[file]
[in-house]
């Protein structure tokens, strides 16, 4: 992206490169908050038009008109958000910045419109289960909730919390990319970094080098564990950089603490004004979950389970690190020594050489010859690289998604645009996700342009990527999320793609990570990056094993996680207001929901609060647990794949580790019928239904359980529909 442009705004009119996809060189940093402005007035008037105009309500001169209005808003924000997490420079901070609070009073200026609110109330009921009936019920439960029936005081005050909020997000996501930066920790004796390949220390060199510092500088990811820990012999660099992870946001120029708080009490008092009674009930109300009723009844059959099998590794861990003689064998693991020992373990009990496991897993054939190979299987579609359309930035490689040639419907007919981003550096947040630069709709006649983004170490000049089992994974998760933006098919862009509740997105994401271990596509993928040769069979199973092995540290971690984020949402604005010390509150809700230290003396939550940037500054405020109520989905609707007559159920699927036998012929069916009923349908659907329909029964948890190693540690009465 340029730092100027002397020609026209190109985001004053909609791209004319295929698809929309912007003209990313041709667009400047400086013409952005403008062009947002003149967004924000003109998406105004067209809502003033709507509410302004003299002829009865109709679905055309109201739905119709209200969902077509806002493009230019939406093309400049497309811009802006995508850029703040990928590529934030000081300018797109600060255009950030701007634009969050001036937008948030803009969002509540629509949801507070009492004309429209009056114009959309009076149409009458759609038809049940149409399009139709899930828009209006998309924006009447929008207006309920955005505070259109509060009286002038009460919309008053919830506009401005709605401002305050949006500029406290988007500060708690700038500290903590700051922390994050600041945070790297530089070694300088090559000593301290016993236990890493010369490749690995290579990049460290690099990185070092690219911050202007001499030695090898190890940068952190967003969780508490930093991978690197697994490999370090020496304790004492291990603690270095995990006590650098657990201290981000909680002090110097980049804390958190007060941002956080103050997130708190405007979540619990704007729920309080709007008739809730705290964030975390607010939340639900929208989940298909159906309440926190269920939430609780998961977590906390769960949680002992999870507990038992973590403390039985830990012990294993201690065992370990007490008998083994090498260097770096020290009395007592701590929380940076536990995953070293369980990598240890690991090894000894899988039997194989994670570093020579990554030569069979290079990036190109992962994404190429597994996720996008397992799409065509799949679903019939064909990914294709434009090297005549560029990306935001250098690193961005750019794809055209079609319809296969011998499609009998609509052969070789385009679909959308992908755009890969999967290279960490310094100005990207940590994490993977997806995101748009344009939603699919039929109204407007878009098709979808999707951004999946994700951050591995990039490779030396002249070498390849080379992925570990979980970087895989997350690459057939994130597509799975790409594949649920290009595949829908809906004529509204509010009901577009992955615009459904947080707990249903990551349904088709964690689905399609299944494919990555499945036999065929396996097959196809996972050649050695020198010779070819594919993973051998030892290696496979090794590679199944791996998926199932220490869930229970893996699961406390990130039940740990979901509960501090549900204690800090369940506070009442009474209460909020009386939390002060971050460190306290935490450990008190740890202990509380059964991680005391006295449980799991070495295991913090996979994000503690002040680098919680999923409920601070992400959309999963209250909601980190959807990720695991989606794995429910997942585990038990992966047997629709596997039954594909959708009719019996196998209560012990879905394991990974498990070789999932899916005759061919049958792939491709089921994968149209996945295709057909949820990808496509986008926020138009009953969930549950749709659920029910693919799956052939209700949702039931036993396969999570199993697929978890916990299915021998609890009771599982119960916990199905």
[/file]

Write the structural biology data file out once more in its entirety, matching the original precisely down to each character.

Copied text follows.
[in-house]
């Protein structure tokens, strides 16, 4: 992206490169908050038009008109958000910045419109289960909730919390990319970094080098564990950089603490004004979950389970690190020594050489010859690289998604645009996700342009990527999320793609990570990056094993996680207001929901609060647990794949580790019928239904359980529909 442009705004009119996809060189940093402005007035008037105009309500001169209005808003924000997490420079901070609070009073200026609110109330009921009936019920439960029936005081005050909020997000996501930066920790004796390949220390060199510092500088990811820990012999660099992870946001120029708080009490008092009674009930109300009723009844059959099998590794861990003689064998693991020992373990009990496991897993054939190979299987579609359309930035490689040639419907007919981003550096947040630069709709006649983004170490000049089992994974998760933006098919862009509740997105994401271990596509993928040769069979199973092995540290971690984020949402604005010390509150809700230290003396939550940037500054405020109520989905609707007559159920699927036998012929069916009923349908659907329909029964948890190693540690009465 340029730092100027002397020609026209190109985001004053909609791209004319295929698809929309912007003209990313041709667009400047400086013409952005403008062009947002003149967004924000003109998406105004067209809502003033709507509410302004003299002829009865109709679905055309109201739905119709209200969902077509806002493009230019939406093309400049497309811009802006995508850029703040990928590529934030000081300018797109600060255009950030701007634009969050001036937008948030803009969002509540629509949801507070009492004309429209009056114009959309009076149409009458759609038809049940149409399009139709899930828009209006998309924006009447929008207006309920955005505070259109509060009286002038009460919309008053919830506009401005709605401002305050949006500029406290988007500060708690700038500290903590700051922390994050600041945070790297530089070694300088090559000593301290016993236990890493010369490749690995290579990049460290690099990185070092690219911050202007001499030695090898190890940068952190967003969780508490930093991978690197697994490999370090020496304790004492291990603690270095995990006590650098657990201290981000909680002090110097980049804390958190007060941002956080103050997130708190405007979540619990704007729920309080709007008739809730705290964030975390607010939340639900929208989940298909159906309440926190269920939430609780998961977590906390769960949680002992999870507990038992973590403390039985830990012990294993201690065992370990007490008998083994090498260097770096020290009395007592701590929380940076536990995953070293369980990598240890690991090894000894899988039997194989994670570093020579990554030569069979290079990036190109992962994404190429597994996720996008397992799409065509799949679903019939064909990914294709434009090297005549560029990306935001250098690193961005750019794809055209079609319809296969011998499609009998609509052969070789385009679909959308992908755009890969999967290279960490310094100005990207940590994490993977997806995101748009344009939603699919039929109204407007878009098709979808999707951004999946994700951050591995990039490779030396002249070498390849080379992925570990979980970087895989997350690459057939994130597509799975790409594949649920290009595949829908809906004529509204509010009901577009992955615009459904947080707990249903990551349904088709964690689905399609299944494919990555499945036999065929396996097959196809996972050649050695020198010779070819594919993973051998030892290696496979090794590679199944791996998926199932220490869930229970893996699961406390990130039940740990979901509960501090549900204690800090369940506070009442009474209460909020009386939390002060971050460190306290935490450990008190740890202990509380059964991680005391006295449980799991070495295991913090996979994000503690002040680098919680999923409920601070992400959309999963209250909601980190959807990720695991989606794995429910997942585990038990992966047997629709596997039954594909959708009719019996196998209560012990879905394991990974498990070789999932899916005759061919049958792939491709089921994968149209996945295709057909949820990808496509986008926020138009009953969930549950749709659920029910693919799956052939209700949702039931036993396969999570199993697929978890916990299915021998609890009771599982119960916990199905």